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View Full Version : Do Uke's open up over time like guitars?



AcousticDoc
07-31-2008, 08:07 PM
Curious if anyone's old old Uke's have opened up or not.

Bassukuguy
07-31-2008, 08:25 PM
define open up. if you mean like split at the seams, sometimes if you dont take care of them and let them go to Sh*t. proper humidifying and care can stop the woods from bowing and splitting.

if you mean open up by like enriching tone and such, yes to put it bluntly. But again this is also with the correct care and such.

hope this helps

UkuLeLesReggAe
07-31-2008, 08:37 PM
you could prevent anything from opening up, either way, if you take good care of it.

Living in Australia, its like 40 degrees in summer and pretty hot in winter (although it isnt now) when you buy an ukulele off MGM does it come with humidifier?? because my uke would get pretty warm

Bassukuguy
07-31-2008, 08:56 PM
i dotn believe MGM sends ukes with humdifiers in them, granted he does sell them in his store... i guess you could talk him into filling it and putting it in the case when you order both at the same time... but that might be a bit much.

Edit: i just looked at mgm's store and could not find the humidifier he used to stock... perchance its just out of stock at the moment...

SuperSecretBETA
07-31-2008, 08:57 PM
"Open up" is too ambigious. What exactly do you mean?

UkuLeLesReggAe
07-31-2008, 09:14 PM
i dotn believe MGM sends ukes with humdifiers in them, granted he does sell them in his store... i guess you could talk him into filling it and putting it in the case when you order both at the same time... but that might be a bit much.

Edit: i just looked at mgm's store and could not find the humidifier he used to stock... perchance its just out of stock at the moment...

alright thanks...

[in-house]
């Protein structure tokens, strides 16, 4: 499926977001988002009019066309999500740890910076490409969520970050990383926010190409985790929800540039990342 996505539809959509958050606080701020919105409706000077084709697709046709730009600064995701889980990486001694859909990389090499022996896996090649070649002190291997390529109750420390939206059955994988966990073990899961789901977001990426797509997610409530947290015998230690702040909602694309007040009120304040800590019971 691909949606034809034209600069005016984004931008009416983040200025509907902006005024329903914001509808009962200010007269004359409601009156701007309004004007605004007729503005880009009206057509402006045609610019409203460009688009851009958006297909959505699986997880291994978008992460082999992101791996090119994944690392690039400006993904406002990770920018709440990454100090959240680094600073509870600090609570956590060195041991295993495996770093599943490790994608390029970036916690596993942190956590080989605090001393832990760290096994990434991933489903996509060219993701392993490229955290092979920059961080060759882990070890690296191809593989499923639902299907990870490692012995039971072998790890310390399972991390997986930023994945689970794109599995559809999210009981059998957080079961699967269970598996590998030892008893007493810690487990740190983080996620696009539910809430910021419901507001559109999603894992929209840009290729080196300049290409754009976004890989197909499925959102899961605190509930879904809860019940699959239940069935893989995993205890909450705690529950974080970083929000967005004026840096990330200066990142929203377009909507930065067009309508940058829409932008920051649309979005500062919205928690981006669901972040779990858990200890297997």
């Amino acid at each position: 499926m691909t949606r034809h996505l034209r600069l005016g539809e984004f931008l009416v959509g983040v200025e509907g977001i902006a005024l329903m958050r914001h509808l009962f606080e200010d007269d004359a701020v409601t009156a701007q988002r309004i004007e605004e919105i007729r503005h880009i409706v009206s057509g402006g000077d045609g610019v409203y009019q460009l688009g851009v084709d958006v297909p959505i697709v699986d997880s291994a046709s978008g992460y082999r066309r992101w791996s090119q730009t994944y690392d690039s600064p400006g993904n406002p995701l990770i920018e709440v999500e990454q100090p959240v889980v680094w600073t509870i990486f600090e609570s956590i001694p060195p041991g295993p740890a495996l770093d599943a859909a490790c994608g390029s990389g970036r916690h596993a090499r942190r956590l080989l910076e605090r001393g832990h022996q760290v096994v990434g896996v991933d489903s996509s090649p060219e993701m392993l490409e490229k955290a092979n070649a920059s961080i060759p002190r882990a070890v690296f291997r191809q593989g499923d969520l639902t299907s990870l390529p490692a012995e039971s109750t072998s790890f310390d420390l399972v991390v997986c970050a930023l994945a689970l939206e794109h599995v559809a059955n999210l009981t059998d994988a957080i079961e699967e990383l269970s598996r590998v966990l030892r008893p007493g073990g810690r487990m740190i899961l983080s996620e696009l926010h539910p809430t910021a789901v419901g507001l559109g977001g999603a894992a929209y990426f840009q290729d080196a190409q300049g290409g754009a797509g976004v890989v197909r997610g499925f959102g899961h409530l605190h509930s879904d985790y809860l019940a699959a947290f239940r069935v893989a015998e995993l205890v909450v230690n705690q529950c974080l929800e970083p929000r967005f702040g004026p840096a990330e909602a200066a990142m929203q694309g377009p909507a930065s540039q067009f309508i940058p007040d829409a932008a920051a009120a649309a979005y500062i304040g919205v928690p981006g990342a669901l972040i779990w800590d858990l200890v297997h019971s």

are all humidifiers the same or are some heaps better etc?? because humidifiers seem like a pen... its the same thing just more expensive. or whats a good one to buy?

ke leo
07-31-2008, 09:16 PM
I will assume that you mean in tone and quality and answer "yes". I just talked to my local ukulele expert today about this subject. We played a K3 that he told me took a year to "open up". It sounded super warm now. Keep playing and taking good care of your ukulele!

Nuke-ulele
08-01-2008, 03:42 AM
I think the OP is looking for whether or not an ukulele's tone matures over time, like a guitar's tone. Guitars almost always improve and settle in with the passing of time (if they are properly maintained). My one acoustic, a Taylor, sounds better all the time. This only happens to solid wood instruments, really. Maybe not always, but it is teh maturing o fthe solid wood after years of playing that give them their character...teh wood changes a lot over time. Laminates are less prone to changing (which is their strength in my opinion! I like a laminate uke for the humid evenings out on the deck!)

Ukes do open up over time, my Kanile'a is 1 year old and sounds more rich and full than when I got it. That said, the reduced surface area of the soundboard means that there is really less movement in the top of an ukulele than in a guitar, so the effect, in my experience, has been present, but less pronounced.

LoMa
08-01-2008, 07:02 AM
In my experience, yes, ukuleles do open up, similar to guitars. And can do so quite significantly too.

Most of my ukes have been spruce top ones though, so that might expalin it. I have a mahogany Larrivee soprano with a spruce top that started out nice, but now after several years is a totally fantastic uke with incredible resonance and sustain. Lots and lots of overtones for a really fat, rich tone. This thing is alive, mon!

Spruce is a wood that often has to learn how to vibrate, so it really benefits from lots of playing. Spruce also has a bad memory - if you put that uke away for a year or two, it has to learn all over again, although it tends to learn faster. Cedar, on the other hand, doesn't change that much, and it also doesn't seem to have the memory probelm that spruce has.

Mahogany is another wood that can mature, in my experience. I suspect that age with lots of playing is why many vintage Martin ukes sound so fat and rich too. But I've had new all mahogany ukes that seemed to get richer in tone with playing.

I've also had some ukues that sounded great out-of-the-box, so to speak, that really didn't change with time and play. I've also had a couple of ukes that sounded kinda dead when new, and stayed that way.

Note that laminated ukes don't change. If it's got a solid top though, it is possible that its tone will mature with lots of playing...